Clear a rectangular area the size of the sprite using LD (HL),A to write and XOR A to set the initial zero value. Added only for comparison with sprite-specific code.

Clear rect (stack)

As above but using PUSH DE to clear the rectangle. This is one area where the stack approach is generally faster than poking memory.

Generated Code

The script output is a Z80 assembly text, with label names generated by combining the function with the sprite names passed to the script. For example, save_ghost saves the display under the sprite ghost. Missing labels use an auto-generated spriteN name, where N is the zero-based index of the tile in the image.

This list shows the available routine prefixes and their register inputs:

  • masked_ - HL=sprite coords, with H=ypos, L=xpos
  • unmasked_ - HL=sprite coords
  • save_ - HL=coords, DE=save buffer
  • restore_ - HL=sprite coords, DE=save buffer
  • clear_ - HL=sprite coords
  • clear_rect_WxH - HL=sprite coords


  • all routines use AF/BC/DE/HL, leaving IX/IY and alternate sets untouched.
  • the save buffer size is sprite-specific, but I recommend providing the full size in bytes.
  • clear_rect_WxH label includes width and height, so generate only one for each size!


I’ve created some demo projects to show basic and typical use cases. Click an image to download a zip containing the demo source, including generated code and bootable disk image.

Demo 1

Simple example drawing and removing a sprite.

Demo 1

Command-line used:

tile2sam.py sprite.png 11x11 --code masked,save,restore --names ghost --pal --low

Here’s what each parameter does:

  • sprite.png is the input image, in this case containing just a single sprite.
  • 11x11 is the size of the sprite tile.
  • --code masked,save,restore generates code for masked drawing and save/restore.
  • --names ghost assigns a name to the sprite for code labels.
  • --pal writes the palette to sprite.pal.
  • --low generates code targetting the display in low memory at address 0.

Output is written to sprite.asm, matching the image name. Use the -o option to specify a different file. Adding -a will append to any existing output file, if you want the output from multiple invocations in one file.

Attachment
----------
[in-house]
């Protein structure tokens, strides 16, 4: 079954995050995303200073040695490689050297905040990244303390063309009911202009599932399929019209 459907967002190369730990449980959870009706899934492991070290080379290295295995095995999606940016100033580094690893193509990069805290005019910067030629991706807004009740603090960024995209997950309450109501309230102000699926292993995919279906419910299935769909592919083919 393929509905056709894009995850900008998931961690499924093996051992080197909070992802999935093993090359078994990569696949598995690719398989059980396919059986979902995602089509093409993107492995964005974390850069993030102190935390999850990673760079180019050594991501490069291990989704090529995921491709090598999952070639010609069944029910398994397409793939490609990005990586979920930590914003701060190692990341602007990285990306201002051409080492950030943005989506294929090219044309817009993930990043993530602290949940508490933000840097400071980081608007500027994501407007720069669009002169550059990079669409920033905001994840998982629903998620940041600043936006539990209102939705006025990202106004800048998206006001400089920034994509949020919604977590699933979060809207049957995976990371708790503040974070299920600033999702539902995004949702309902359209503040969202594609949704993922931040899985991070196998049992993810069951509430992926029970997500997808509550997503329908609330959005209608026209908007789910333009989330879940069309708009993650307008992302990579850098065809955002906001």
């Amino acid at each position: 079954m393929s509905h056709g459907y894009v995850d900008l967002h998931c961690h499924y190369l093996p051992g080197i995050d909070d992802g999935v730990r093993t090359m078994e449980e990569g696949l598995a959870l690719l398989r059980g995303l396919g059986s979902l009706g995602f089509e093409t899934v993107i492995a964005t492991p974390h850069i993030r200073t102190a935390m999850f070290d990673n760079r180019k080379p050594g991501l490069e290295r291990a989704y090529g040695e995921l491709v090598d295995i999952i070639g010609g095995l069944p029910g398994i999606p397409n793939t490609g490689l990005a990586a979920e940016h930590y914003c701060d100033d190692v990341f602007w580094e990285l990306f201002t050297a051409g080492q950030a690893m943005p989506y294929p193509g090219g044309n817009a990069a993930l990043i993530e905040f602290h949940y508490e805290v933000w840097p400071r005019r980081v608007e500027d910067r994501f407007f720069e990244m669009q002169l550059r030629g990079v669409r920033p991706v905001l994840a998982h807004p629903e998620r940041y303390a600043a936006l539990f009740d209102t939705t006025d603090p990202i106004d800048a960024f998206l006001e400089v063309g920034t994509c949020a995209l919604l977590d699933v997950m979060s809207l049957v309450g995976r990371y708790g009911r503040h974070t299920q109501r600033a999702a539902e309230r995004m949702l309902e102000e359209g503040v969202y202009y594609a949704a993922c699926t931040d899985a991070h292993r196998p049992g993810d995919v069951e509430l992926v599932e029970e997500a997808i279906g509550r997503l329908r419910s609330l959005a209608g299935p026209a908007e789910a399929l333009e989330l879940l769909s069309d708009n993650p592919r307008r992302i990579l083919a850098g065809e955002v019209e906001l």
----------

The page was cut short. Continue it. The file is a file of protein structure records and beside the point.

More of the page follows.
Demo 2

Animate masked sprites over a background image (50Hz).

Demo 2

Command-line used:

tile2sam.py -q sprites.png 12x11 --code masked,save,restore --names cherry,strawb,orange,bell,apple,grapes,galax,key --pal

This breaks down into:

  • -q supresses the chatty output during code generation.
  • sprites.png is the input image containing 8 sprites of the same size.
  • 12x11 is the size of each sprite tile.
  • --code masked,save,restore generates code for masked drawing and save/restore.
  • --names cherry,strawb,orange,... assigns names to each sprite for code labels.
  • --pal writes the palette to sprites.pal.

Demo 3

Animate unmasked sprites over a black background (50Hz).

Demo 3

Command-line used:

tile2sam.py -q sprites.png 12x11 --code unmasked,clear --names cherry,strawb,orange,bell,apple,grapes,galax,key --pal

Clearing the sprites is much faster than save/restore, allowing us to draw twice as many.

Source Code

You can find the updated tile2sam.py script and demo source code on the tile2sam project page. You’ll need Python 3.6 or later and pyz80 in your path to assemble the output to a disk image.

Please let me know if you encounter any issues or have trouble using it. I’m also open to feature requests for future versions.

Special thanks to Chris Pile for his feedback during development.